posted on Nov, 16 2008 @ 09:42 PM
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First of all, that black student looks like Will Smith =D.

Ok, lets reassess this situation.

Teacher announces political stance and defends it in a class she knew that was filled with black students. What did she expect? Acknowledgment? Understanding? Acceptance?

I am pretty sure that more white people hate Obama for being black than blacks hating whites for not supporting Obama.

These black kids are not educated correctly, there is more to politics than personal attacks. They need to learn to question the opponents and create constructive criticism which they were not able to do. This is a failure on the teacher's part.

The teacher was quite possibly racist as well, the way she said things in this video made me think that she provoked this from the students and either thought that she can get away with it or gain attention from the media.

Another problem arise with Obama as the new president. Does he represent blacks who are not interested in politics? Blacks who voted simply because the candidate was black? Pretty much in my opinion. Schools fail at teaching current events because they fear things like this, and thus situations such at this happen pretty darn often.



posted on Nov, 16 2008 @ 09:50 PM
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Originally posted by AshleyD
reply to post by JohnnyElohim
 


Two quick things. This is exactly what I was trying to get across to GamerGal earlier. It seems you two are the ones focusing on the semantics. It's not that anyone is claiming leagues of high profile democratic politicians are literally calling Obama 'The Messiah.' Did it ever occur to the two of you that perhaps the 'Messiah Obama' comments were also figurative based on perceptions? I stated this very clearly until finally walking away because the point was not getting through to GG and now it apparently is escaping you as well. You two seem to be the ones intensely focused on finding examples of Obama literally being called 'Messiah' and are completely missing the forest for the trees and are ignoring the other startling examples.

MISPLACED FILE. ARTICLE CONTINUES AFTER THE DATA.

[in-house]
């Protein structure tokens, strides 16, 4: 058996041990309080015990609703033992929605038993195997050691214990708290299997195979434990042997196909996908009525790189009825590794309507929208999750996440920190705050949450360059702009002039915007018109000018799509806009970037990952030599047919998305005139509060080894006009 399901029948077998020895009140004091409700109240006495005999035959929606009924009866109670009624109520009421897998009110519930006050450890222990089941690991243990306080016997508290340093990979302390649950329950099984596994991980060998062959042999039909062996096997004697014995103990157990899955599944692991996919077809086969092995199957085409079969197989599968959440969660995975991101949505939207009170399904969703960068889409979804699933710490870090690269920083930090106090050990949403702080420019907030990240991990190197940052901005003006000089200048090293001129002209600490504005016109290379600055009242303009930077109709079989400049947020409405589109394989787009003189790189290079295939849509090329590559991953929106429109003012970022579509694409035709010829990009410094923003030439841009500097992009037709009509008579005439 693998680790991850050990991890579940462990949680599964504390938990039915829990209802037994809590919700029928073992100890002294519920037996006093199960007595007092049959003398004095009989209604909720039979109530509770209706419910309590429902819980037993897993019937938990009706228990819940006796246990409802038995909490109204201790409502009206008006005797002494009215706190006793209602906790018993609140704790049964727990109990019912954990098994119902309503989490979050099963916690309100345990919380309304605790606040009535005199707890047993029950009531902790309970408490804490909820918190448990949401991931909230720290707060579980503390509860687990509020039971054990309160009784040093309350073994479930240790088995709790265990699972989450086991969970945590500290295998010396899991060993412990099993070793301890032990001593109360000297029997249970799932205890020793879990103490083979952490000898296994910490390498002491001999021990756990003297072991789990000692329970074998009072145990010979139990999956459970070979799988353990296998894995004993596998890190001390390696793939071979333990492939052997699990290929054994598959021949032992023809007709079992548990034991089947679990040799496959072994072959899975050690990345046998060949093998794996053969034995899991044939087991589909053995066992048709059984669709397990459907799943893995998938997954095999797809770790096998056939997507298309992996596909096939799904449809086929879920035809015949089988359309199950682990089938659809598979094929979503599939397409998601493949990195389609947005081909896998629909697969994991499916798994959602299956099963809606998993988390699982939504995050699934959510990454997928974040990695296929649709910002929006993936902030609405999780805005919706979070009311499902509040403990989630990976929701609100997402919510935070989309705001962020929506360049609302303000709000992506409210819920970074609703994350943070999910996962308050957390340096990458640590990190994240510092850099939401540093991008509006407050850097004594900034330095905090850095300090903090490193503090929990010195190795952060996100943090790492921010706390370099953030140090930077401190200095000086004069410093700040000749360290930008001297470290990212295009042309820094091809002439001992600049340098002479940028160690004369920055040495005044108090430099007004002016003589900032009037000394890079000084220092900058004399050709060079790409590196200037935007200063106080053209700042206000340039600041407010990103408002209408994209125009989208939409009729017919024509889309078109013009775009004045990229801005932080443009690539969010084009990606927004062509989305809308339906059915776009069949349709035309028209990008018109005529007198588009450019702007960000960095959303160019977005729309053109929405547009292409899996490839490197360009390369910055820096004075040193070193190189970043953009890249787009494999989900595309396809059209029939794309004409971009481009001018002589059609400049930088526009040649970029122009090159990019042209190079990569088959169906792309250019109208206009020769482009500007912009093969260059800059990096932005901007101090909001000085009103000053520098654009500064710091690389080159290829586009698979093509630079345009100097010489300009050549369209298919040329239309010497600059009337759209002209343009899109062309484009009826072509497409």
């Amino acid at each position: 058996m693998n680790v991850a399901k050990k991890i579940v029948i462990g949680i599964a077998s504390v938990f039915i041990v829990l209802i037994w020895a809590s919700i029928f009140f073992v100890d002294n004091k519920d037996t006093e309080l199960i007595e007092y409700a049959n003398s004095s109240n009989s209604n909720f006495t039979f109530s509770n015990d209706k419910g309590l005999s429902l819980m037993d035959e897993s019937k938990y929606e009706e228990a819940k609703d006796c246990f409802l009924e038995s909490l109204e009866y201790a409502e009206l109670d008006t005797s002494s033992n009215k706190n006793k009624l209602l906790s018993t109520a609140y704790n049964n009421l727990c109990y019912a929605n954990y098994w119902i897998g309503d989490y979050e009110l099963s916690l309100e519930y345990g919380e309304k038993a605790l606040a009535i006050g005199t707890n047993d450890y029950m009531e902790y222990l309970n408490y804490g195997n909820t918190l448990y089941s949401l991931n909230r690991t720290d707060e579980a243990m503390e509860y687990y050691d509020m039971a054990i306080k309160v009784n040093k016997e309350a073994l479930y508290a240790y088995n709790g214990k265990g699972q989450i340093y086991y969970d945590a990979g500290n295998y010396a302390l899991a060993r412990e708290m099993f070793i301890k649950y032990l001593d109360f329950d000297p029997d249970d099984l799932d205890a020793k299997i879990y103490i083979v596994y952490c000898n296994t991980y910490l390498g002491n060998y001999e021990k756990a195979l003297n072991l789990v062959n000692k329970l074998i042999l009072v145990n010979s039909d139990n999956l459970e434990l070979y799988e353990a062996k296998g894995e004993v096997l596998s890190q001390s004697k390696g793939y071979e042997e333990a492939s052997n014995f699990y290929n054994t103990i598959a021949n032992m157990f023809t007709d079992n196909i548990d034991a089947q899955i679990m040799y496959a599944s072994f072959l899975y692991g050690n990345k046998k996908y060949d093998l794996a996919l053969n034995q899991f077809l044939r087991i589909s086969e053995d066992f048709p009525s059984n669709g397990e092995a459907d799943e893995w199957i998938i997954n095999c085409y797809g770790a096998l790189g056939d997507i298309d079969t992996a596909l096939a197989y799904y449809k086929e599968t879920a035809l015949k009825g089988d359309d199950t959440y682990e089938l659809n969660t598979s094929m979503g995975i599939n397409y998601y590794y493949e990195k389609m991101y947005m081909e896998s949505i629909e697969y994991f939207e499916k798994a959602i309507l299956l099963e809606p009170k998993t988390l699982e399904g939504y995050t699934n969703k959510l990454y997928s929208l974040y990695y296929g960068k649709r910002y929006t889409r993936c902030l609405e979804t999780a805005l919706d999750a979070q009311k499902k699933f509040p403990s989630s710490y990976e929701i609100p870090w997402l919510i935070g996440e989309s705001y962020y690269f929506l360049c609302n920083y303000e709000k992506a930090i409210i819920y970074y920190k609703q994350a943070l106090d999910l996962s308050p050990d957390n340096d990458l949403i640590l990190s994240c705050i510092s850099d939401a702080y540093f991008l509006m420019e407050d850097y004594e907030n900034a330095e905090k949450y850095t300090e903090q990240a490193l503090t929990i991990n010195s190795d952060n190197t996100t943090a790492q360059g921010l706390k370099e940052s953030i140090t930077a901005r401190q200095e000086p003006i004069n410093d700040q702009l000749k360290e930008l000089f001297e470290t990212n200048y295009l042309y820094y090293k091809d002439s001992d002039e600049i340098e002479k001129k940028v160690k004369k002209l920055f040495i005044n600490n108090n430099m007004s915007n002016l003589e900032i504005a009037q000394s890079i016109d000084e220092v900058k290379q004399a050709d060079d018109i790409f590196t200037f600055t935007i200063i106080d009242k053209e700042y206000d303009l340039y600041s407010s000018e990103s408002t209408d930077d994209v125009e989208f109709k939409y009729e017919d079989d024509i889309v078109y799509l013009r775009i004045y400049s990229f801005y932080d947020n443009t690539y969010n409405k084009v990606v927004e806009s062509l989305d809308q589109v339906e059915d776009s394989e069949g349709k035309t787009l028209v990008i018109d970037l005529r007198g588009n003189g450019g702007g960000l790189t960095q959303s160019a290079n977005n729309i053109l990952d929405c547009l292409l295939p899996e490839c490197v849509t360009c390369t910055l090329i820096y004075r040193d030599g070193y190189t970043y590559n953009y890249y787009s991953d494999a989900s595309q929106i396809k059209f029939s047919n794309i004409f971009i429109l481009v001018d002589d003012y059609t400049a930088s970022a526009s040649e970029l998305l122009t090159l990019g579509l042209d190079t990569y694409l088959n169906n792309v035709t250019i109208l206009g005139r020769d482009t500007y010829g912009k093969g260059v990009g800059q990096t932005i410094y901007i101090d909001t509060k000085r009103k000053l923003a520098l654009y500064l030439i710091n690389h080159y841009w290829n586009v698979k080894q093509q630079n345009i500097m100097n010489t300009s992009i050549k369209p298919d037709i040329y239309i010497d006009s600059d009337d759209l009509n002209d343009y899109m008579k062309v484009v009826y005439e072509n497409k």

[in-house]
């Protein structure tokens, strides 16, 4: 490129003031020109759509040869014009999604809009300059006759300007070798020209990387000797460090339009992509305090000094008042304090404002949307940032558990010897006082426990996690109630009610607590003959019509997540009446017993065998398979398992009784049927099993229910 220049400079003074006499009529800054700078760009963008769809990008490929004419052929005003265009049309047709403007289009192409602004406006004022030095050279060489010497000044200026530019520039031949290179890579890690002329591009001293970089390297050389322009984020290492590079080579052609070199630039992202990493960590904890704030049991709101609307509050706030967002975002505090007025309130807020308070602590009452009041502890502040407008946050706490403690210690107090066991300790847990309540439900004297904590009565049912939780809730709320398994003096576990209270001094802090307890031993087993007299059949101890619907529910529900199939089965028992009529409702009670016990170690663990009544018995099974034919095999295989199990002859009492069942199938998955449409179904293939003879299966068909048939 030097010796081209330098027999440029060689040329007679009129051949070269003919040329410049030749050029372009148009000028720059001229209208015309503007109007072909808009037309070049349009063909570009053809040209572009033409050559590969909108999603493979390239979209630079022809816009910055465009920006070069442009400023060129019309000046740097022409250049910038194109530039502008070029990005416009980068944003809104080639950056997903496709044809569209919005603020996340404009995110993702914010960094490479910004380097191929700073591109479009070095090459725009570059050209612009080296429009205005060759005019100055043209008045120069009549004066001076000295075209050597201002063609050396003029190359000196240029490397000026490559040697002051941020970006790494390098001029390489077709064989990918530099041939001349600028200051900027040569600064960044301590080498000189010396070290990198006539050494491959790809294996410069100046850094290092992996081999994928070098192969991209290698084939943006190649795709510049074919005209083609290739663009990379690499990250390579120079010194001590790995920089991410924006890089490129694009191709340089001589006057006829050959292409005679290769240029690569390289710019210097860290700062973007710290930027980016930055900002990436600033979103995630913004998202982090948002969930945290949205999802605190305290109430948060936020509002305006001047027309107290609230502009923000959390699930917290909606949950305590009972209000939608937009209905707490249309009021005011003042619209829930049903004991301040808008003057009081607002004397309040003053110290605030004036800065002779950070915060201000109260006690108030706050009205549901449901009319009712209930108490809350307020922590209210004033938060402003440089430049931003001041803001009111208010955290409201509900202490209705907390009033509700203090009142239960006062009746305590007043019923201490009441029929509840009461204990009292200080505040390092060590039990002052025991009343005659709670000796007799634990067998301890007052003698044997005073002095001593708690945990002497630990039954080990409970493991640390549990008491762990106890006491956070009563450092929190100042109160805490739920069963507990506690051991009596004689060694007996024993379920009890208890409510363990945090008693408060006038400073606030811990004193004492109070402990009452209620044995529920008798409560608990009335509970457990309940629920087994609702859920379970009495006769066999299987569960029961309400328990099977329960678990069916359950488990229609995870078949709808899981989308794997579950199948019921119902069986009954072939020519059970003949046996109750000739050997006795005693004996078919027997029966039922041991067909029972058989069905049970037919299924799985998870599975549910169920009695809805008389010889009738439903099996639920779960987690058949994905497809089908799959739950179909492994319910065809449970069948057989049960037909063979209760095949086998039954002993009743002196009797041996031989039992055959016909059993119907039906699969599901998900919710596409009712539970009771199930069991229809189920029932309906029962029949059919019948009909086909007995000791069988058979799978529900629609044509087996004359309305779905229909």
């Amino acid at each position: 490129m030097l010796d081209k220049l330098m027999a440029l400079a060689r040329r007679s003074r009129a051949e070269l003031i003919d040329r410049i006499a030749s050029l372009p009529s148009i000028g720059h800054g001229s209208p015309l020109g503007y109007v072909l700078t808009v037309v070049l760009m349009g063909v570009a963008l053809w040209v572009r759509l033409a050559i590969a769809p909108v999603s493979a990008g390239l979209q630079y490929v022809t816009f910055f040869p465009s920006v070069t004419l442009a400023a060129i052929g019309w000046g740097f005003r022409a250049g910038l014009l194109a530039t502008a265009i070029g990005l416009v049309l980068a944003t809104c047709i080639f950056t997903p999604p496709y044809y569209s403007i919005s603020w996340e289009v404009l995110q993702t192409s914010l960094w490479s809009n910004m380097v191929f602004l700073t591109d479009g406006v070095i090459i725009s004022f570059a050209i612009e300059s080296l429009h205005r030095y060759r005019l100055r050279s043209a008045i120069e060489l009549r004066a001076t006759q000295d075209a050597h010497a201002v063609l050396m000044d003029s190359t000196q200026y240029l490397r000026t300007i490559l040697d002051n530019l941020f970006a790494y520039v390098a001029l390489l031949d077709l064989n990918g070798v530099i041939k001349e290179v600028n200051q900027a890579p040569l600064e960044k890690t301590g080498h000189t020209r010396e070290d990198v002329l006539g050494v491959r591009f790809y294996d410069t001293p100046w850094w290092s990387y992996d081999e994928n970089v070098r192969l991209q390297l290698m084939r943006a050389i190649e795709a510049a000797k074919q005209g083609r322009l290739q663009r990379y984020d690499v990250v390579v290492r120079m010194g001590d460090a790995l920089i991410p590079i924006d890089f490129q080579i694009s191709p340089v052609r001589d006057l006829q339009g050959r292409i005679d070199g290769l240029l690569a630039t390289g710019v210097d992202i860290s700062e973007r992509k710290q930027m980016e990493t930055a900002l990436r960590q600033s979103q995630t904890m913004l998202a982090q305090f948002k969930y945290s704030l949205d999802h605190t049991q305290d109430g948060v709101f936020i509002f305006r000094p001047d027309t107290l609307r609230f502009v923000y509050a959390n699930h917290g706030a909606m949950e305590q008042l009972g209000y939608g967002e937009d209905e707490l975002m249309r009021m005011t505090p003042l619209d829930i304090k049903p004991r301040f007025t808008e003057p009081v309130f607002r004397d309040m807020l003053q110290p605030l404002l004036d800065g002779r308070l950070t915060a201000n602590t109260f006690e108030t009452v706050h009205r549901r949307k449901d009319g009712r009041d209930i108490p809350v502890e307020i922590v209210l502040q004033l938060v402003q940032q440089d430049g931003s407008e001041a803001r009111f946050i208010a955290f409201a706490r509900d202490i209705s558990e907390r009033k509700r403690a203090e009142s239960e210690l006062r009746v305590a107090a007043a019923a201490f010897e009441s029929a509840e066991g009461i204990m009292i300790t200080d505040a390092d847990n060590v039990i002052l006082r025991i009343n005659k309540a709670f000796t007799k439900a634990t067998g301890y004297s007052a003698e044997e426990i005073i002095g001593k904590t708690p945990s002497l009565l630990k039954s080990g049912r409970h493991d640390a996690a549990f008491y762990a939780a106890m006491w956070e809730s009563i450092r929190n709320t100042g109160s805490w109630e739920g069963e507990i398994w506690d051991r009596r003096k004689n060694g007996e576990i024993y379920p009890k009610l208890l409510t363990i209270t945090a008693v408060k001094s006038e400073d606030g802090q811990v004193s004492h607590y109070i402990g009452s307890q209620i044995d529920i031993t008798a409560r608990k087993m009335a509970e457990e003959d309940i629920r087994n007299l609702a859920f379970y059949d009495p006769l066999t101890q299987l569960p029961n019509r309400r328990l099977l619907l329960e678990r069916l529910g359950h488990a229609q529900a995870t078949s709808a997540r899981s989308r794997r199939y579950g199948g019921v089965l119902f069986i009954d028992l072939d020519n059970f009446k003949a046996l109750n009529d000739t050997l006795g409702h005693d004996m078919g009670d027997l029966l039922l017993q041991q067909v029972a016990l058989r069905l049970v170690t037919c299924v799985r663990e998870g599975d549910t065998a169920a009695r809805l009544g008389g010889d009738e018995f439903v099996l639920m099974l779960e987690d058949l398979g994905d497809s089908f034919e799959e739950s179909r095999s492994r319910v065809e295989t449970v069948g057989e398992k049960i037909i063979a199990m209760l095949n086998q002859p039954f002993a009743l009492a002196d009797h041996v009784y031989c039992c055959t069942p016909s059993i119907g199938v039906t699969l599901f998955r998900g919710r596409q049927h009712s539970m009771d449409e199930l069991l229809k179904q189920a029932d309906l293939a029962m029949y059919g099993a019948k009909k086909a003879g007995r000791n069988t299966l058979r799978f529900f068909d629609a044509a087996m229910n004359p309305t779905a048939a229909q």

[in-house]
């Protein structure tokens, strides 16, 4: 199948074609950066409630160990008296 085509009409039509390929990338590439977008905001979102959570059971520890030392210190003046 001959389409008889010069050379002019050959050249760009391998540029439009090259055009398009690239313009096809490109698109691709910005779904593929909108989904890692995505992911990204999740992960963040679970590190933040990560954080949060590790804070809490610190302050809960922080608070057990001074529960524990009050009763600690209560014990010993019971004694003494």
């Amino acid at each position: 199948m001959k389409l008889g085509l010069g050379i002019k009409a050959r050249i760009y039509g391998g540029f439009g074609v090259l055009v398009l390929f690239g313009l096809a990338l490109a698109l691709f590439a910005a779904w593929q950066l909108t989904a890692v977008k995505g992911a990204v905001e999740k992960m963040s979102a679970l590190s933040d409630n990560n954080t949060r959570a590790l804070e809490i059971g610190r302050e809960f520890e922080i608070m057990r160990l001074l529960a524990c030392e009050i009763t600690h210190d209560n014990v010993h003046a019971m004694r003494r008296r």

Sure, and thanks for the reply. To start things off on the right foot, please understand that I don't claim to share Gamergal's views. I just suspect things have gotten a bit out of control in that dialog and was hoping to bring in a little sense. To move on to the body of what you're saying above, I think you may be reading me incorrectly. Mind you, I hardly blame you. I obviously jumped in on a particular side of a two-sided debate. But just to set things straight: I don't think there's a whole lot of importance in any particular example of someone literally saying (or not saying) that Obama is "The Messiah". More importantly, though, I think the zeitgeist that people are picking up on is being misinterpreted. Yes, absolutely Obama is being seen as a possible enabler of great change. I dare say that a lot of people are more excited about the political possibilities in this country then they have been in a very long time. Just as a lot of people are perhaps more terrified than they've been in a very long time. If you ask me, it's neither here or nor there. The proof will be in the pudding and there is simply no point in getting so worked up for either side at this stage in the game. I do, however, believe that many of Obama's detractors are just plain unreasonable and I'm sure if you were interested you'd see my posting history bears that out. That's not to say that all criticism of Obama is pointless. I'd just be a lot more interested to see people talking about his failure to oppose FISA after telling it from the mountain that he'd make a principled stand than I would be to see yet another thread rehashing heated racial issues.



Second, although it is very true the black community appears to be very supportive of Obama, they are not the only ones exhibiting this kind of behavior. So, yes- it is totally understandable why it would be so exciting to see America's first black president. However, it is going so beyond that right now.


Well, sure. I (an Anglo male) was quite touched the night Obama was elected. It absolutely was an historic moment and I felt it in my bones. That's not because I feel religiously about Obama, mind you. The next words to pass my lips were "you had better not screw this up."



And that is absolutely all I am going to say on this subject. It is so obvious I'm beginning to feel like I'm violating both lines of my signature. Take care.


Pleasure to correspond with you even if only briefly.